Nodejs is cool but
« Tuesday, June 18, 2013 »

nodejs stupidity

I have to say that I'm a big fan of nodejs. I think it is one project that really changes how people are using javascript.

But it might be just a rant. I came across a problem recently. Not that windows is my platform of development of choice. But it happens that the choice. I simply don't have it. Compiling nodejs on windows, people did it. And it works. I won't say that it works very well since to be honest I have windows related problem. I can even say that I'm not the only one having problems with windows.

The source of problems in most part is related to windows actually. Windows has for path separator “\”. Sounds ridicule but this is one problem that probably most languages/frameworks figured out.

Nodejs require function gets a module id for name. It's not really clear in the docs what is a path id, but it's clear that it's something that can be resolved to a filename.

First problem I see is that any id not starting with a dot is going to search for a global path instead of locally. It won't even try to search locally. This isn't a huge deal when you get used to it. But once you have dynamically loaded modules using require.

For example, you want to load every modules in a folder. One could be tempted to write something like this.

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var fs = require('fs');
var modules = [];

fs.readdirSync('.').forEach(function(file) {
    modules.push(file);
});

This clearly will fail but we could improve the current code to look for relative paths.

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var fs = require('fs');
var path = require('path');
var modules = [];

fs.readdirSync('.').forEach(function(file) {
    modules.push(path.join('.', file));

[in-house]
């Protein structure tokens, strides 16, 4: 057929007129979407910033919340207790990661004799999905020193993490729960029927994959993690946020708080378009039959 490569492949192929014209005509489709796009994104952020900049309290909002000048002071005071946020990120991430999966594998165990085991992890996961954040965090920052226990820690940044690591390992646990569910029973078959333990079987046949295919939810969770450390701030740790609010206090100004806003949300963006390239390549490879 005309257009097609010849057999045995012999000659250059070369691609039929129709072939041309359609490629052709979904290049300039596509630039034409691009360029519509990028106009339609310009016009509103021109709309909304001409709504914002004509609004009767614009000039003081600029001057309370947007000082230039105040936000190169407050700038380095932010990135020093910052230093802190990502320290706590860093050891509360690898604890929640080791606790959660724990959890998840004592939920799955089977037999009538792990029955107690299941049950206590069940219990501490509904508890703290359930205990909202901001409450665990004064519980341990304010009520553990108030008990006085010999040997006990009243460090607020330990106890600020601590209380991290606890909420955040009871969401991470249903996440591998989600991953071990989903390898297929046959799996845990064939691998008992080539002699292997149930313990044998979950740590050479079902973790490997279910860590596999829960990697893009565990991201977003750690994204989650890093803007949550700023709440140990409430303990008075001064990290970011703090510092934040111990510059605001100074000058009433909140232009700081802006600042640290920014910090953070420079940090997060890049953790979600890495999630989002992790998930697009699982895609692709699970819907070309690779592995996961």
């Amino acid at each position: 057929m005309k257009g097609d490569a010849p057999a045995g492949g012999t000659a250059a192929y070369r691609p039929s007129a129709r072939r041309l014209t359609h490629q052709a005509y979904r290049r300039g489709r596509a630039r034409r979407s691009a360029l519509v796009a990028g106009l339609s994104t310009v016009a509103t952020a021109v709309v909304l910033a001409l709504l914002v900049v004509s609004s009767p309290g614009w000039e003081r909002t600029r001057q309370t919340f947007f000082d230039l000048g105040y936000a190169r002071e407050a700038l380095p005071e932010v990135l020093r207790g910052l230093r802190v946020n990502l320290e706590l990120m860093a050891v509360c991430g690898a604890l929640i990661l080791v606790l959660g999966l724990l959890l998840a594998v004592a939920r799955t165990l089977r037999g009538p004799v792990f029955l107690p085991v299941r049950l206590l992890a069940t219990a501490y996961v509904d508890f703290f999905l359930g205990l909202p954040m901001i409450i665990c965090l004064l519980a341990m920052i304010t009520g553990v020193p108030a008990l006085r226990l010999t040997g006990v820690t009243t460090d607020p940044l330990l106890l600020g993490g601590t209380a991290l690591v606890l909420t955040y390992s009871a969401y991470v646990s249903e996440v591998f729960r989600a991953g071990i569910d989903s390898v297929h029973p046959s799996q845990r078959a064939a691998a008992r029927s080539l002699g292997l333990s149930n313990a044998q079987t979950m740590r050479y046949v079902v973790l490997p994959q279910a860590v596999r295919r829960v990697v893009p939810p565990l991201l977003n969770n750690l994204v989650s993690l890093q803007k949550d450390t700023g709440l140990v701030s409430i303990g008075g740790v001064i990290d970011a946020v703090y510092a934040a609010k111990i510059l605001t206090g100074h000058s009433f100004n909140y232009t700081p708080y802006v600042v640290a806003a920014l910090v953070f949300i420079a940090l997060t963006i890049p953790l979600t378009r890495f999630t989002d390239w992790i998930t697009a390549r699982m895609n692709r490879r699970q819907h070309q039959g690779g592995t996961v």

});

This way it's much more subtle, you could expect it to work but it won't. The path module is actually normalizing all dots in a path. So even that will give the same thing as the first example. So right, lets do this much more differently. We still want it to work across all platforms.

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var fs = require('fs');
var path = require('path');
var modules = [];

fs.readdirSync('.').forEach(function(file) {
    modules.push('.' + path.sep + file);
});

We're appending the separator to the dot to get a valid path. But it won't work! On windows, it won't work to be more precise. We have to use the the '/' separator instead of the system one. In other word, any use of the path module has to be stripped to remove the system separator.

We'll have something like this:

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var fs = require('fs');
var path = require('path');
var modules = [];

fs.readdirSync('.').forEach(function(file) {
    modules.push('./' + file);
});

Sounds better but we're still not there yet. What if the file variable will be an actual path. require will fail to resolve the path locally. For that reason, we're pretty much forced to remove the sep from file if any is present.

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var fs = require('fs');
var path = require('path');
var modules = [];

fs.readdirSync('.').forEach(function(file) {
    modules.push('./' + file.replace(/\\/g, '/'));
});

For the sake of having it work on windows, we have to strip manually separators whenever they are required. Append the dot because it get stripped. I've seen similar things in other modules and I've seen where people forgot to do it and without a testing army. It's possible that it's going to be missing in a module and you'll be the winner.

My take on this is that how nodejs requires module is terrible. Having to do this to send an invalid path to resolve a file while we could send a valid path to the file sounds terribly stupid. It forces people to write such workaround to make it work correctly on any platform.

What makes it even funnier is how Windows is actually flexible on the path matter. It accepts the “/” instead of “\”. If you try to do:

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fs.readdirSync('/')

It will open the root of the main disk letter. But the path module returns you a windows specific path that isn't well supported in the framework. But you can't ask the path module to return something with a different path separator.

And what really pissed me off is when reported it as a bug in nodejs. It got automatically closed as “the module” part is frozen… So what the module will never ever get fixed or updated? What kind of crap is that. I'm not a fan of windows but if I was writing nodejs, I'd make sure to make windows specific fix in other modules aren't spawning here and there because the internal of the project isn't able to handle platform speficif paths.

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Copyright © 2015 Loïc Faure-Lacroix